May 10, 2012
A newsroom never changes, I have been told. Maybe, a few alterations here and there, some upgrading, refurbishing…but basically almost everything stays the same and it doesn’t matter what part of the world it is in.
I’ve been in a few newsrooms in my time in Pakistan and elsewhere and I would like to disagree. If you’re talking furniture, basic equipment and general newsroom staff hierarchy, then of course yes. But if you are talking about the nature of the beast, then it’s a big no.
The best newsroom I have had the pleasure of working in was the Dubai TV newsroom in Media City, Dubai. It was simply amazing. Once a CNN crew from Atlanta came and I actually witnessed their collective jaws drop. Housed under one massive roof with five open studios and state of the art equipment it was indeed impressive.
With multiple booms, dozens of cameras, numerous editing suites, work stations and a producer’s station that would match a 777 or all its gadgetry, to work here was a dream come true.
And it were not just the surroundings that were amazing, but my boss, my colleagues, fellow workers and the prevailing professionalism and work ethic made this a fabulous overall experience.
But was it the best newsroom I worked in?
The best newsroom I worked in was dynamic, crowded, chaotic and crammed. Sometimes it was hard to find a chair, but The Muslim newsroom was one of the most happening places in journalism back in the early eighties. It was a journalist’s newsroom.
This newsroom took on an aura of its own once the clock struck 10 or thereabouts. The rush to get pages made and ensure all was okay before the newspaper finally went to bed was exhilarating if not intoxicating. Even after the paper went to the printers the newsroom buzzed for a long while.
What made this newsroom even more special was the caliber of people that worked in it; the giants of Pakistan journalism that walked through its doors and left their indelible imprint on it and on those learning the trade.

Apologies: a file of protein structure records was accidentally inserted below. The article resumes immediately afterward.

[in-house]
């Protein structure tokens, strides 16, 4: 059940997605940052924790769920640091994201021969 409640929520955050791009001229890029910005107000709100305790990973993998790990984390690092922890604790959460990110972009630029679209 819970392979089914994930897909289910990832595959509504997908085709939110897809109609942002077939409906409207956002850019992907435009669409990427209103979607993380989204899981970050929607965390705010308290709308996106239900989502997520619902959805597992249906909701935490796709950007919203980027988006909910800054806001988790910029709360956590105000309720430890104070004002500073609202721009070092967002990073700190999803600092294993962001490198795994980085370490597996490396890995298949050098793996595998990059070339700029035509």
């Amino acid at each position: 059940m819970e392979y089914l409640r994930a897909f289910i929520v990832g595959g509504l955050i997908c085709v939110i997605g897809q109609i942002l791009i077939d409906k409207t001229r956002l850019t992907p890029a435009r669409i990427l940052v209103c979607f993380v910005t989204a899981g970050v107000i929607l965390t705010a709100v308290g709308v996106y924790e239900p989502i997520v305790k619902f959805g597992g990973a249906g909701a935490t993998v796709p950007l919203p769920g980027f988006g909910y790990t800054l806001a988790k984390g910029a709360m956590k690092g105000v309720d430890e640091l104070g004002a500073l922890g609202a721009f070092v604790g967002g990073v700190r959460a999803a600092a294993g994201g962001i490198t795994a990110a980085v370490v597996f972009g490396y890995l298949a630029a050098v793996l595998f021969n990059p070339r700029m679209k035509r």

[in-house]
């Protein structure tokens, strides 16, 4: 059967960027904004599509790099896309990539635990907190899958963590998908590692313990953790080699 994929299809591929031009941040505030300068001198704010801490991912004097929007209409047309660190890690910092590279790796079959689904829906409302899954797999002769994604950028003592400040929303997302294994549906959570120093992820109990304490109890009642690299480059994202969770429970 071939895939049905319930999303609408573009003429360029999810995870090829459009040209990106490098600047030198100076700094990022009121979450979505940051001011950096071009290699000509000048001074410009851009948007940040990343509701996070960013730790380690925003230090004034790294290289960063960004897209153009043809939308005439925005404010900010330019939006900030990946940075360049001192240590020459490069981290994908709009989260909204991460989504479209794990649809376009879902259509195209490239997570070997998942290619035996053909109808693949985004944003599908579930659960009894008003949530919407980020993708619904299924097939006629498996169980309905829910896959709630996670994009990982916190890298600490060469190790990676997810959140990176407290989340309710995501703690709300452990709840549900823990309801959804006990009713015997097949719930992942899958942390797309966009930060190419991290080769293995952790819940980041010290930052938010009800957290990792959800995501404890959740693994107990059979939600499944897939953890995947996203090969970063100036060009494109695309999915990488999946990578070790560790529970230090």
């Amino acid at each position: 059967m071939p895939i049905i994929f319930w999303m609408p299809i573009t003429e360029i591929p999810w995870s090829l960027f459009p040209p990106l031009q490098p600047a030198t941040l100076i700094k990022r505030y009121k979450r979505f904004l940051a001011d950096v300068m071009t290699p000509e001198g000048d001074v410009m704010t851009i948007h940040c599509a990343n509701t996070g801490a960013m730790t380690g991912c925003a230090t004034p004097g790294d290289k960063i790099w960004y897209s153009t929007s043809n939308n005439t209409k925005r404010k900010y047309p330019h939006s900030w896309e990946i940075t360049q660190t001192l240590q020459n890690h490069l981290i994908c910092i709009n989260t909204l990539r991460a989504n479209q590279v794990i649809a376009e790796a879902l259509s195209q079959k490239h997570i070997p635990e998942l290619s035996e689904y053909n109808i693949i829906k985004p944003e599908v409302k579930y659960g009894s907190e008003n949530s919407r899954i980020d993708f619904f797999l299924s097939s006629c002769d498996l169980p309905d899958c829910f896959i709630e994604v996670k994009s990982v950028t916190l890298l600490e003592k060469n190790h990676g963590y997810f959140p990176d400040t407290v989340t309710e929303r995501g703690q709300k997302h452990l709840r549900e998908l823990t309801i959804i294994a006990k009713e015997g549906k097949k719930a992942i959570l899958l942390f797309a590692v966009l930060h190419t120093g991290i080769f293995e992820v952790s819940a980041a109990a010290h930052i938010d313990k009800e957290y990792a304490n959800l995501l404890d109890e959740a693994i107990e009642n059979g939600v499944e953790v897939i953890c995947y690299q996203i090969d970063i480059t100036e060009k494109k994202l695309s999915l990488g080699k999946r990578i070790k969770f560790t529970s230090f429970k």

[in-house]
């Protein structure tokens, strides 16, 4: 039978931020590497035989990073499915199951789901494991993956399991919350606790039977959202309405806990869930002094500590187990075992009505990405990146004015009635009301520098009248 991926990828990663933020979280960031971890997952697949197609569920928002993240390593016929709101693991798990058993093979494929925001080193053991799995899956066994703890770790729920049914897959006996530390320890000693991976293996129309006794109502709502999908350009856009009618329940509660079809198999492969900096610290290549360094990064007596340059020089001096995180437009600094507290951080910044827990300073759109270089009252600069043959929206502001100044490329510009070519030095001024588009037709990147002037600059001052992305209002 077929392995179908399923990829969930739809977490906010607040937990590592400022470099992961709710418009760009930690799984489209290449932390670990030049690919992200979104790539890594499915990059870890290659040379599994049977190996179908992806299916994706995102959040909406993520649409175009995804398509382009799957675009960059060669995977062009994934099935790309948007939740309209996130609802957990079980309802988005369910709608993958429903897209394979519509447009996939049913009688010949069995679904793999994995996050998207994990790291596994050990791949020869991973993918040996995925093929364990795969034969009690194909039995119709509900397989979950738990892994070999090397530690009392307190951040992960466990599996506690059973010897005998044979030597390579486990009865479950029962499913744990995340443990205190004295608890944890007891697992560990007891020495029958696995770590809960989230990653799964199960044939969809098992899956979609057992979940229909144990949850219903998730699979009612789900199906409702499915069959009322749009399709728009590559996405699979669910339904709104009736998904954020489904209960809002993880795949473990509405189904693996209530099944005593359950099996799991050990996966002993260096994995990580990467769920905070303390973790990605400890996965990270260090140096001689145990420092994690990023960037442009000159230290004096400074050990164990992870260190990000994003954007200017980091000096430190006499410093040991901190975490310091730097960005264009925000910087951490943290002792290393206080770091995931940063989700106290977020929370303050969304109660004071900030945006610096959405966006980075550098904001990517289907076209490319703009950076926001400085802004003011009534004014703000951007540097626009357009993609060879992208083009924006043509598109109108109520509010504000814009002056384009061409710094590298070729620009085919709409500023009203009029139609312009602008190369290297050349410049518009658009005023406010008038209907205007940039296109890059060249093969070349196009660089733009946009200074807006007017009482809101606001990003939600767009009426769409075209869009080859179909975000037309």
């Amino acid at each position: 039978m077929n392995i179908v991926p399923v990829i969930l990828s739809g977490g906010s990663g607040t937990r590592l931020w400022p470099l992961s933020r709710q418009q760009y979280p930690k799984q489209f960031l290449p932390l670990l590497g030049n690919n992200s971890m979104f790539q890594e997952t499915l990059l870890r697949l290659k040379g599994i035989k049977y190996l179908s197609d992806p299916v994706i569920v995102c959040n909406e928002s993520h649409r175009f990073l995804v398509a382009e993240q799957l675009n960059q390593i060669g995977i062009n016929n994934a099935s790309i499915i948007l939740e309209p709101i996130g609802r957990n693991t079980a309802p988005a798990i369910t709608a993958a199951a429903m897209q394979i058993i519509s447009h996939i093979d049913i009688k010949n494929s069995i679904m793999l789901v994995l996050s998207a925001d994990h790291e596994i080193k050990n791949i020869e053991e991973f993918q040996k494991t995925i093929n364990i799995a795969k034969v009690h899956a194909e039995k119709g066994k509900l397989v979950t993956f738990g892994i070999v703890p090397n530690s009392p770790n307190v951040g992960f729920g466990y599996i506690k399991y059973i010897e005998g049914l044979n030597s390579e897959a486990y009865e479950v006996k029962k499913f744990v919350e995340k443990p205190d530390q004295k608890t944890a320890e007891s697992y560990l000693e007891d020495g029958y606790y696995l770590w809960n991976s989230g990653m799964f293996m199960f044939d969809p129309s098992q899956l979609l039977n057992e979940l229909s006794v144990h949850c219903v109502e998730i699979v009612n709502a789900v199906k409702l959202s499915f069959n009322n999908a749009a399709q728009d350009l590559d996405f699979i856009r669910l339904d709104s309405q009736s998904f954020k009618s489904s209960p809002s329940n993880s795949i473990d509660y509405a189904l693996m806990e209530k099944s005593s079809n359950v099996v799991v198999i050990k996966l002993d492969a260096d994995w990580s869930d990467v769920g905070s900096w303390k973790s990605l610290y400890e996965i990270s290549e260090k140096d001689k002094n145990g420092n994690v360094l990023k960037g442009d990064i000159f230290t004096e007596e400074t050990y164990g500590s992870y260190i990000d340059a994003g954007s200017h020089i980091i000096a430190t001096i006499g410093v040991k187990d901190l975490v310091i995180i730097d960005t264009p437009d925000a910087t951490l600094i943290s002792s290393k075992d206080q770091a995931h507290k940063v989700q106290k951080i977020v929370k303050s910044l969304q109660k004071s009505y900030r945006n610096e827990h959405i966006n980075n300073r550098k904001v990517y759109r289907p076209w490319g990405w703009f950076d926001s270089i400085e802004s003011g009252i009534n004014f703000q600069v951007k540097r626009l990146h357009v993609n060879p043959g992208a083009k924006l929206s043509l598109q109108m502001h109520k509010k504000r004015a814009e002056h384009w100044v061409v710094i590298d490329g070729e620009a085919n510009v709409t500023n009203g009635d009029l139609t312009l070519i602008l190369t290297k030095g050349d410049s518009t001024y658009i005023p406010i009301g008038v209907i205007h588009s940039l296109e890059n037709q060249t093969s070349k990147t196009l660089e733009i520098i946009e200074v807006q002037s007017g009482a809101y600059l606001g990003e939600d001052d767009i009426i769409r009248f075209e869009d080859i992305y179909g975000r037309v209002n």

The worst was CNBC Pakistan which by far was as shambolic as it was steeped in office politics, intrigues and lacking direction. One was never quite sure which way to turn.
Although stunning in its outlook and manned by some truly talented people, it failed to jell because of mismanagement, egos and lack of professional belief and production knowhow at the top. It was always a struggle. There was never any integration of departments; individuals passed by each other like ships at sea. Totally depressing!
Some newsrooms are impersonal and work is done quietly and indifferently. These places are cold in every way possible. How one works there has always mystified me; it’s just a dumping ground.
Most newsrooms have a dominating character or two. It’s how they dominate that matters and affects the rest of the individuals. Some people are quietly efficient, others charismatic and yet others loud and browbeating. The first and the second are inspiring, the last disruptive and usually worthless.
However, it’s the devious and conspiratorial types that can turn any newsroom on its head and I have seen this happen twice. The newsroom is not a nice place when things turn sour or when the boss is unsure of himself, is insecure or carries a chip on his shoulder or believes everybody is conspiring against him. A newsroom is usually only as strong as its leadership.
My boss at Dubai TV, Ali Abdul Hamid, was the best I have worked for. In his unassuming way he would let you know he was aware of what was happening and this is what kept the ship steady. He gave us independence but when needed led from the front. He and the rest of the newsroom had a very good relationship built on respect through professionalism and the knowledge that he knew his job.
The best newsrooms are those that work as a team; the worst those that have prima donnas and self-doubting wimps trying to do what they don’t know how. The fact of the matter is the newsroom is the heart of all newspaper and television production. If it doesn’t or cannot work, then nothing else will.
What I love about newsrooms is when a new face arrives; the emotions on display make it worth the while being a journalist for whom, of course, the newsroom is home.
The News, April 24, 2017
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